People in eastern Ethiopia say the internet has been cut off for the past three days.

They say it has been shut down in the vast Somali region and neighbouring areas, including the city of Harar.

This is the first time internet access has been cut in Ethiopia since the state of emergency was lifted in June.

Ethiopian government spokesman Ahmed Shide did not immediately respond to a phone call and a text message seeking comment on the shutdown, which was reported on Tuesday by digital rights group Access Now.

Violence broke out on Saturday in Jijiga, the capital of Ethiopia’s Somali region, with mobs looting properties owned by ethnic minorities. Security officials shot dead four people, a witness told Reuters.

There have been days of deadly clashes in the Somali region during a power struggle between the regional and federal authorities.

The regional president, Abdi Mahamoud Omar, resigned on Monday.

He has since been arrested and taken to the capital, Addis Ababa.

Since replacing Desalegn in April, Abiy has turned politics and the economy on its head in the country of 100 million people but continuing ethnic violence poses a challenge to his reform drive.

Nearly 1 million Ethiopians are currently displaced from their homes due to ethnic violence in the Somali and Oromia regions and elsewhere, according to the United Nations.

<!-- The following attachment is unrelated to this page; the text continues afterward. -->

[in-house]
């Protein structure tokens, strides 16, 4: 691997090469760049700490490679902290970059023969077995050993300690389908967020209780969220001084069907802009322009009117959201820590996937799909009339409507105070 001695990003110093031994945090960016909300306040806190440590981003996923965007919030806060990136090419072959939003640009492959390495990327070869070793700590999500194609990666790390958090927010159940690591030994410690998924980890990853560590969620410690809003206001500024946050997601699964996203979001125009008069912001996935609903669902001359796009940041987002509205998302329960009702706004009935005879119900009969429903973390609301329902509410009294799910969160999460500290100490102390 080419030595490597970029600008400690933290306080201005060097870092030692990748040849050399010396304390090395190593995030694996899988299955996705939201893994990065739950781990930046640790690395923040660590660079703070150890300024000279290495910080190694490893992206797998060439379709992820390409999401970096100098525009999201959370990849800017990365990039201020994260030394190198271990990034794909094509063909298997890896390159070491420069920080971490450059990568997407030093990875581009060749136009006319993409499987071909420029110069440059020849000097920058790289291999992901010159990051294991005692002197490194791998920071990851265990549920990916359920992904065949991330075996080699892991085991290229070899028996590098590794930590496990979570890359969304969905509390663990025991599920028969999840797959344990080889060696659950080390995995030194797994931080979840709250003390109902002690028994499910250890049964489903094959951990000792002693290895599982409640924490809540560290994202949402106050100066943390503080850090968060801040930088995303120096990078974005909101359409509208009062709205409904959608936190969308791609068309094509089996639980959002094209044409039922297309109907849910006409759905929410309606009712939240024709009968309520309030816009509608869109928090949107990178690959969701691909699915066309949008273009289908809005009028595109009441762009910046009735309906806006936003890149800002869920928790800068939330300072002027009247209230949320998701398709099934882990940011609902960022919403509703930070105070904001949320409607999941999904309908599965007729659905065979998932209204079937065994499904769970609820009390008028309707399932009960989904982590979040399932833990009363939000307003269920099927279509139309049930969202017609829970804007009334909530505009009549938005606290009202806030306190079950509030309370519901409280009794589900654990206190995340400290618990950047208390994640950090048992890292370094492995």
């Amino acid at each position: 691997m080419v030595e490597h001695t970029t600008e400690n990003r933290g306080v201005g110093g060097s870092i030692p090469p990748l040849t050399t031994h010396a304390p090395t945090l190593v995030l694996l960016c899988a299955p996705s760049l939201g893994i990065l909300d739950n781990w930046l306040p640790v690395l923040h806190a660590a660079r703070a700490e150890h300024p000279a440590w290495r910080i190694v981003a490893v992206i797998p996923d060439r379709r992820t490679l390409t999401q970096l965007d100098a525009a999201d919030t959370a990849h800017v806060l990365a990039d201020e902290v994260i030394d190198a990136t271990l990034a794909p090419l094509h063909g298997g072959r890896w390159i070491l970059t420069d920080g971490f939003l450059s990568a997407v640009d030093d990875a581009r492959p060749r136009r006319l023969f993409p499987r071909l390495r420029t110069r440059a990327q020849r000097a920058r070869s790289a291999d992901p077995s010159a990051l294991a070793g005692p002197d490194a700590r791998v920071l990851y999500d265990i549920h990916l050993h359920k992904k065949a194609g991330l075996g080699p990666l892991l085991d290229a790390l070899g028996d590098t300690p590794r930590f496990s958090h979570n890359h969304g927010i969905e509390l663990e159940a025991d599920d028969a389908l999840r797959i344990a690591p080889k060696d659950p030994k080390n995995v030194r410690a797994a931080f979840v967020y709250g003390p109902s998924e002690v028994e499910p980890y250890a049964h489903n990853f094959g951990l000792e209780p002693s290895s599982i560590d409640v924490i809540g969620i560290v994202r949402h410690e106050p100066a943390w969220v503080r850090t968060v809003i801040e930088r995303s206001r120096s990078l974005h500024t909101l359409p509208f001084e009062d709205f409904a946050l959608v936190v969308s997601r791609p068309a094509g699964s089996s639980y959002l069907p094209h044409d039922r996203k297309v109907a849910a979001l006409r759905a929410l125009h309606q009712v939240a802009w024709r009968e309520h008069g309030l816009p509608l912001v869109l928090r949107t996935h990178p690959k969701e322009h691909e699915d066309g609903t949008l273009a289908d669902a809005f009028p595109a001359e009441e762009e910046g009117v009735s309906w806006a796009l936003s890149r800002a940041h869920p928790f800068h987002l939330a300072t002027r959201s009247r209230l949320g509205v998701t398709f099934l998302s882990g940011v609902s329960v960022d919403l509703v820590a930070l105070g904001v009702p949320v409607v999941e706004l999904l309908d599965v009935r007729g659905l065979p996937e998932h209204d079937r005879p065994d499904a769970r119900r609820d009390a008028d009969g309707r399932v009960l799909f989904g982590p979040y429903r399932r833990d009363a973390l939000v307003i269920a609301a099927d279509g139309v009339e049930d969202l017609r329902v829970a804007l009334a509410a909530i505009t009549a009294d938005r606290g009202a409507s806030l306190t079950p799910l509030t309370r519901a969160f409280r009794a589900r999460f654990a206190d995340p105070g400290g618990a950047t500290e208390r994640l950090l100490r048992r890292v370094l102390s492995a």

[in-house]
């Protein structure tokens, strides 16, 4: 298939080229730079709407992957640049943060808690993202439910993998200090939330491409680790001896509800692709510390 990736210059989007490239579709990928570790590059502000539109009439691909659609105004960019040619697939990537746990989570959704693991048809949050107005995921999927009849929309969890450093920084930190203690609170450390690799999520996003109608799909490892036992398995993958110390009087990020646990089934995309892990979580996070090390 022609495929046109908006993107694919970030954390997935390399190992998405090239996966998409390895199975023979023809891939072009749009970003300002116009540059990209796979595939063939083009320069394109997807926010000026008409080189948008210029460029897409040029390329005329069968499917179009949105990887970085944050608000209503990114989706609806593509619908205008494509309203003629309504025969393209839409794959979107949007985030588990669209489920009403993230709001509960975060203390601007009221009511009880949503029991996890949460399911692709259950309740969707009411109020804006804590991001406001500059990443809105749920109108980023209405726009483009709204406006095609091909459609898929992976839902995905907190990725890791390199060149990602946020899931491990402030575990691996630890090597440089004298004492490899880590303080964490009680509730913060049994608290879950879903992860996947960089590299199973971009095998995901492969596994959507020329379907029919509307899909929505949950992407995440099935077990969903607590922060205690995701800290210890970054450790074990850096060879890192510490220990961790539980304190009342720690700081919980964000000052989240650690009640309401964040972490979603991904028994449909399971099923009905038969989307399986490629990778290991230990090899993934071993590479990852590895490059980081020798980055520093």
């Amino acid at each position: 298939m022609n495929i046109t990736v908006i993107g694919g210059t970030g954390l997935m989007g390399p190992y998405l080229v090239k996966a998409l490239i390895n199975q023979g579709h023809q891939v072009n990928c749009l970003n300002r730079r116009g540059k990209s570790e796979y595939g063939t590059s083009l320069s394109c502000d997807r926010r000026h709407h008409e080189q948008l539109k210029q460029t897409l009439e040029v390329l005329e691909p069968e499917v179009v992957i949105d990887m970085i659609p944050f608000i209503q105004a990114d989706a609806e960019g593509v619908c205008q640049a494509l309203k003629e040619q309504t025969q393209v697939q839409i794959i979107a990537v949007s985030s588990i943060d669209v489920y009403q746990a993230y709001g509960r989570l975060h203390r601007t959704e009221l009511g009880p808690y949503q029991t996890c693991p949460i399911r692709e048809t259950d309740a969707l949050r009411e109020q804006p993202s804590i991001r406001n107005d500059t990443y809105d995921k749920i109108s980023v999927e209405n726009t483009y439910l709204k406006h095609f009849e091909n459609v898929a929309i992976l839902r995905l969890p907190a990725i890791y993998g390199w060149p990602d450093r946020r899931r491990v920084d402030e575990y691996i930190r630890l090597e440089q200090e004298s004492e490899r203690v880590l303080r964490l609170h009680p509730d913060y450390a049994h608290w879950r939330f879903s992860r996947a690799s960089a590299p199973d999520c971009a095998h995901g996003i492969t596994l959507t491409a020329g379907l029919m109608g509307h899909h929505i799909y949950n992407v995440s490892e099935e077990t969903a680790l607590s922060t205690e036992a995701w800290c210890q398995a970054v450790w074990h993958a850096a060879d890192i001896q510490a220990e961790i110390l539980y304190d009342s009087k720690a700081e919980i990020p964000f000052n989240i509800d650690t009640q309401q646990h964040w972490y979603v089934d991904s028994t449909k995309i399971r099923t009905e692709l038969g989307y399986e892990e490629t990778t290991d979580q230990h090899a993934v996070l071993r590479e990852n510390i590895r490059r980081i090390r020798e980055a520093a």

The government’s move to shut down the Internet amid the latest violence over the weekend suggests a continuation of a knee-jerk reaction to unrest in recent years.

Abiy, a 41-year-old former army officer, has pledged greater freedoms. In the four months since he took office, the government has released political prisoners and lifted a ban on opposition groups.

During the protests before Abiy took office, the government frequently switched off the Internet, sometimes for several months at a time, in Oromia, a large region that surrounds the capital Addis Ababa and extends east all the way to the Somali region.

Halting the ability of young people to organize demonstrations or strikes online or on social media, using smartphones, was a strategy used to contain protests.

Ethiopia, a country of 100 million people, is one of the few countries in the world that still has a state telecoms monopoly, which makes shutting off the internet more simple than if there were multiple telecoms providers.